By: Meghan Rossi

One of the main research programs in the Couples and Sexual Health Laboratory is exploring how new parents manage changes to their romantic and sexual relationship when they first become parents. We know that this period is full of both excitement and challenges for couples (see blog posts 1, 2, 3, 4). However, we know much less about the benefits and difficulties that individuals who are in multiple partnerships experience during this transition.

Consensual non-monogamy (CNM) refers to relationship compositions where individuals mutually agree to engage in romantic and/or sexual relationships with more than one partner. These relationships can vary a lot, with differences in the number of partners, level of commitment, presence of a “primary” relationship, and extent of exclusivity across partners1.

Recently, Manley and colleagues (2018)2 examined the perceptions and experiences of plurisexual (i.e. attraction to more than one gender) women who had some experience with CNM and were either pregnant or who had recently had a child. Women were interviewed at multiple points across the pregnancy and postpartum period. In general, women stated that engaging in CNM made them feel like a better parent, for example by expanding their identity of the “mother role” and being able to take time to themselves. One woman also noted that an added benefit of having an additional partner to assist with child rearing, allowed the primary couple to have time to themselves. In addition to the common experiences that most parents experience during this transition (e.g., exhaustion, reduced time for intimacy)3,4, there were unique challenges that CNM women faced. For example, women endorsed fears of the stigma that their children may experience for having more than two parents or a non-traditional family structure.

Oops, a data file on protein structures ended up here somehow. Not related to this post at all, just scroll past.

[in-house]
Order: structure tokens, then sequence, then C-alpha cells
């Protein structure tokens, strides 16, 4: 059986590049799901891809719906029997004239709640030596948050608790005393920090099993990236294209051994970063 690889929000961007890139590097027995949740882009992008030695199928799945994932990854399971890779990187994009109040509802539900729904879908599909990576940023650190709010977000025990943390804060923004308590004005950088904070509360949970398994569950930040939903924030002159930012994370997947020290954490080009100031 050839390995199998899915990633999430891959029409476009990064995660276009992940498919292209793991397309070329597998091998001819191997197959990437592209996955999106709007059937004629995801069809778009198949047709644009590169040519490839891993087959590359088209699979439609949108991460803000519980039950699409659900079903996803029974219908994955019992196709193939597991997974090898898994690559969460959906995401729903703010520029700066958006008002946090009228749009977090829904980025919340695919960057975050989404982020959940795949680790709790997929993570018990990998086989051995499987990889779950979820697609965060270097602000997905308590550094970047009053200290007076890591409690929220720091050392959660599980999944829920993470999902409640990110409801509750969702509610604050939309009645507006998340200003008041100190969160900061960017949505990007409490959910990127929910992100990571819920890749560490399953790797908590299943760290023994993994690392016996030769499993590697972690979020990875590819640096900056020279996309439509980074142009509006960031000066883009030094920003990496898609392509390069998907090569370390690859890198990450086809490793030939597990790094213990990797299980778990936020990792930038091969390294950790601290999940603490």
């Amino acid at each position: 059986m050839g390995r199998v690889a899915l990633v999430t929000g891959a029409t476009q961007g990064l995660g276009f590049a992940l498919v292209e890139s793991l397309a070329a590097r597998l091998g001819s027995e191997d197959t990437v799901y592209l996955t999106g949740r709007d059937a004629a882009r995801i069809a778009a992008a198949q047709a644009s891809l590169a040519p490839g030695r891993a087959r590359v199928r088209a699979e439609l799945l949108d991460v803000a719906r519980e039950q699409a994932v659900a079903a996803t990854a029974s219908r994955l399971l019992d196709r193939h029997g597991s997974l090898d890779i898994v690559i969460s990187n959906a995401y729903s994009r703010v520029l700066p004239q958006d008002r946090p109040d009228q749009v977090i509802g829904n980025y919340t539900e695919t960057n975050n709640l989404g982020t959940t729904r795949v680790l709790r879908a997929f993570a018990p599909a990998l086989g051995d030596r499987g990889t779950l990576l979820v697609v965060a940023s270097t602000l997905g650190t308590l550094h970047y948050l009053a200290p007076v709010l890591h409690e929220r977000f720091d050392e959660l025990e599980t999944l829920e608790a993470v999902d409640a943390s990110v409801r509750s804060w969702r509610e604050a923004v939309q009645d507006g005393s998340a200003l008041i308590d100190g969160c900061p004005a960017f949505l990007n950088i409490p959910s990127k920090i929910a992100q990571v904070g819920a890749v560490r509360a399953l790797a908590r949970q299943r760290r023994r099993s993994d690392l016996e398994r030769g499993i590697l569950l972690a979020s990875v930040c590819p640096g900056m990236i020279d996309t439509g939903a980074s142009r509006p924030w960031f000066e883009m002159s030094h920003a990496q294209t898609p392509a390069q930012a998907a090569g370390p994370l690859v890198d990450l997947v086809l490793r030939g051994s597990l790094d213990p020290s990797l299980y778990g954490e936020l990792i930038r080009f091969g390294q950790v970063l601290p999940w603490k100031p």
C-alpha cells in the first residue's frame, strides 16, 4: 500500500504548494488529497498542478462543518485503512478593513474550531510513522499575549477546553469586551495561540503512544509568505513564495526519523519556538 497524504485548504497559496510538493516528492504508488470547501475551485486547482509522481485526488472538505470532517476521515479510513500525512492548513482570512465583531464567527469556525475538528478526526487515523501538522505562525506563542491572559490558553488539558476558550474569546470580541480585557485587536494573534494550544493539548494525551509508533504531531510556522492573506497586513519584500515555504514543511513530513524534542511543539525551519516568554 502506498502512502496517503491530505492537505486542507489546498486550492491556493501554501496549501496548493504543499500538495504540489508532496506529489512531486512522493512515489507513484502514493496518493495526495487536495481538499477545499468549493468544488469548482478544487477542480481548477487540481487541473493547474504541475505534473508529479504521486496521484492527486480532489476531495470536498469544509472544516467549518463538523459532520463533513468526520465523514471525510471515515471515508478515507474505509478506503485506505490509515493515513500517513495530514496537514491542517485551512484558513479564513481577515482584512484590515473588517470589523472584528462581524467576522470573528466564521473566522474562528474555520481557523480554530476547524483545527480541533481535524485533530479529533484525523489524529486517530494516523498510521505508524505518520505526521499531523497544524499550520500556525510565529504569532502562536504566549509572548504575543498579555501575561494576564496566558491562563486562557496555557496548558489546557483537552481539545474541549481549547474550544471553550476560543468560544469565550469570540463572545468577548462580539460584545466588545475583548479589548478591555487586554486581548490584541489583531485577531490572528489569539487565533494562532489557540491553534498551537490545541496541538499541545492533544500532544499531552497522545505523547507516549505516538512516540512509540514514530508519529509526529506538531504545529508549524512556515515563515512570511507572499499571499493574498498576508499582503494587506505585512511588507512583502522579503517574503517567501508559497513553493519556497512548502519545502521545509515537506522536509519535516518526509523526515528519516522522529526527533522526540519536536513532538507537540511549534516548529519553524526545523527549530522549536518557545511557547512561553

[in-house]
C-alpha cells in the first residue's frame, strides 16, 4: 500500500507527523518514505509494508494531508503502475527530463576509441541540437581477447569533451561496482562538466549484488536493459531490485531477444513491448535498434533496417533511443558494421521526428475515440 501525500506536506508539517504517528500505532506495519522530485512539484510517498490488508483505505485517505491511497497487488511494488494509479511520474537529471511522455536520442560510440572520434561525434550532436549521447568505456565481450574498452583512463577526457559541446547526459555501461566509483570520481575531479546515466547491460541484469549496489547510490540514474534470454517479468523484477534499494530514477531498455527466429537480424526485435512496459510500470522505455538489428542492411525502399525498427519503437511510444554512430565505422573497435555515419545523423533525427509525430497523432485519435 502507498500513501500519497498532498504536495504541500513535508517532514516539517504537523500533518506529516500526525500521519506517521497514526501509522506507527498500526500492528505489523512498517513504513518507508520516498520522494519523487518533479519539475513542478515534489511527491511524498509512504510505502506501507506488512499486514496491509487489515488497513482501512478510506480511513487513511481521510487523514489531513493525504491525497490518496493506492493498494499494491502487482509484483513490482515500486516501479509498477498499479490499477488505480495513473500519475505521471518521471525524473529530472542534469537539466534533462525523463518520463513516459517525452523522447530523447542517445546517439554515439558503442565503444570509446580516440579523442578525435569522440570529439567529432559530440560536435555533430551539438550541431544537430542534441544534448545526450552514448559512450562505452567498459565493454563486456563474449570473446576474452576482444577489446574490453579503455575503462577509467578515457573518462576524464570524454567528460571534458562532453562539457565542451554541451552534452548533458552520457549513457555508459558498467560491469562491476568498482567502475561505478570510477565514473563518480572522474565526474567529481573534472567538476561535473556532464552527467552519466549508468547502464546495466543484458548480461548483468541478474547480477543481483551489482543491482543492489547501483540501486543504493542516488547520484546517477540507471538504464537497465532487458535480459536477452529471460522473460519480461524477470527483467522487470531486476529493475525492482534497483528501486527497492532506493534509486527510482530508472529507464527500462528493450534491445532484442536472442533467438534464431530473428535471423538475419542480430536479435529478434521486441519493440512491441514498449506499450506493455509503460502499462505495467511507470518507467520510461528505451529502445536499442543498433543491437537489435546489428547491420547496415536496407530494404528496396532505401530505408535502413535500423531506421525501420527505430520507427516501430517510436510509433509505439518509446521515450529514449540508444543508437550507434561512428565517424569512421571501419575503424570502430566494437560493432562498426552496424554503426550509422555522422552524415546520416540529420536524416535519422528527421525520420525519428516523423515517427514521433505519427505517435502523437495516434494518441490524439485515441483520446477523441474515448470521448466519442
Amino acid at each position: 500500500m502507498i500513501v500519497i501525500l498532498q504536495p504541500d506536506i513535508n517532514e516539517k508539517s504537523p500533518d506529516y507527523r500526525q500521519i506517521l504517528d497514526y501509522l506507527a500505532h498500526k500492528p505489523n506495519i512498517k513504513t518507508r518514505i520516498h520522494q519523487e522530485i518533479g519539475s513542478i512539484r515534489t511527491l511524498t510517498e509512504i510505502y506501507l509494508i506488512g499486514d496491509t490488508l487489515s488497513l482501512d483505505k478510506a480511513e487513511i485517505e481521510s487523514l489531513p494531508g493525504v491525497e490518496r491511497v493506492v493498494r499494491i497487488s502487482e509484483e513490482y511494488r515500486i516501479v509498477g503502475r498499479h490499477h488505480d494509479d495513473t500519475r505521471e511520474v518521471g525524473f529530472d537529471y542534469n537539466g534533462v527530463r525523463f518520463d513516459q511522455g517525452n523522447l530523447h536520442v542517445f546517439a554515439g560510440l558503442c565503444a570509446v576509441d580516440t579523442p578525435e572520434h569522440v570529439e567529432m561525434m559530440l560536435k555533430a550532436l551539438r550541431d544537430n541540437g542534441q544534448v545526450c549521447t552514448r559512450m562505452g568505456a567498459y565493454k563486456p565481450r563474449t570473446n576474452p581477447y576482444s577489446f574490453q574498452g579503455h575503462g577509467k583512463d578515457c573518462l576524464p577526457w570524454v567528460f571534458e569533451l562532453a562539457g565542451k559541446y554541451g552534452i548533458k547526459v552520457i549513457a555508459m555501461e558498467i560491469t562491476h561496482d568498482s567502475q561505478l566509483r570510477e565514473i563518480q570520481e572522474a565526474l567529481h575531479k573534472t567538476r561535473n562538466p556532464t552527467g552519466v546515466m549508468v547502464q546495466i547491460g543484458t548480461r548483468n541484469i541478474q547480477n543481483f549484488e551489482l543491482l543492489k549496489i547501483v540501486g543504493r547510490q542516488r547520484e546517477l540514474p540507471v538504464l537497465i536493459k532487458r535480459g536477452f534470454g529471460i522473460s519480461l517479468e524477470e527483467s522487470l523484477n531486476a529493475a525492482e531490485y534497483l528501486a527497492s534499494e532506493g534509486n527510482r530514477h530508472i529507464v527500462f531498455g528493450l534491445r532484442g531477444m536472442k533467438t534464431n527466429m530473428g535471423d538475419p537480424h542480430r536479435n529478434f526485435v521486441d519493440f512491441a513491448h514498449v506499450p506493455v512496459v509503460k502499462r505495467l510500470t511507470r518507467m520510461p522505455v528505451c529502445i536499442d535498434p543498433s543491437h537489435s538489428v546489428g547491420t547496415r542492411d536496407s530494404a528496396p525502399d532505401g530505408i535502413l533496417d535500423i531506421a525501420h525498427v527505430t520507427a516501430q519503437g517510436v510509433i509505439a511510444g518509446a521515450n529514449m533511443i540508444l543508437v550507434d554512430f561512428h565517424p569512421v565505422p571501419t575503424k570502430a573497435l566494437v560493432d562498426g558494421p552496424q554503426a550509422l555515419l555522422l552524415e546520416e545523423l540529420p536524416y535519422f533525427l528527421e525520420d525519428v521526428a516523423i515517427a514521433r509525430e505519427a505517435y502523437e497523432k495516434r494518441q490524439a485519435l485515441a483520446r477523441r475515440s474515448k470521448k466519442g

Researchers at McMaster University—who I had the pleasure of seeing their presentation at the most recent Canadian Sex Research Forum conference in Toronto—interviewed parents in consensual non-monogamous relationships. They reported that CNM parents identified a number of benefits that they experience within their relationships, including receiving more support with child bearing and rearing. However, the participants also noted unique challenges within the health care system, such as structures that reinforce invisibility of multiple relationship configurations (e.g., being told that a computer system would not allow more than two parents to be added to their child’s chart and that the additional partner could be added as an aunt). Unfortunately, these experiences are not uncommon and often prevent individuals from disclosing their relationship type to prevent judgement and discrimination5. These researchers maintain a website — including a helpful glossary —for their program of research (www.polybabes.ca) where you can learn more information.

Unfortunately, individuals in CNM relationships experience substantial stigma surrounding their relationship composition1. This stigma may be amplified during the transition to parenthood when a new baby joins their family. More research on CNM is essential to improve visibility of the benefits and difficulties that individuals in multiple partnerships navigate, especially when they become parents.

References

[1] Matsick, J. L., Conley, T. D., Ziegler, A., Moors, A. C., & Rubin, J. D. (2014). Love and sex: Polyamorous relationships are perceived more favourably than swinging and open relationships. Psychology & Sexuality, 5(4), 339-348.

[2] Manley, M. H., Legge, M. M., Flanders, C. E., Goldberg, A. E., & Ross, L. E. (2018). Consensual nonmonogamy in pregnancy and parenthood: Experiences of bisexual and plurisexual women with different-gender partners. Journal of Sex & Marital Therapy, 1-16.

[3] Woolhouse, H., McDonald, E., & Brown, S. (2012). Women’s experiences of sex and intimacy after childbirth: making the adjustment to motherhood. Journal of Psychosomatic Obstetrics & Gynecology, 33(4), 185-190.

[4] Ahlborg, T., Dahlöf, L. G., & Hallberg, L. R. M. (2005). Quality of the intimate and sexual relationship in first‐time parents six months after delivery. Journal of Sex Research, 42(2), 167-174.

[5] Conley, T. D., Moors, A. C., Matsick, J. L., & Ziegler, A. (2013). The fewer the merrier?: Assessing stigma surrounding consensually non‐monogamous romantic relationships. Analyses of Social Issues and Public Policy, 13(1), 1-30.

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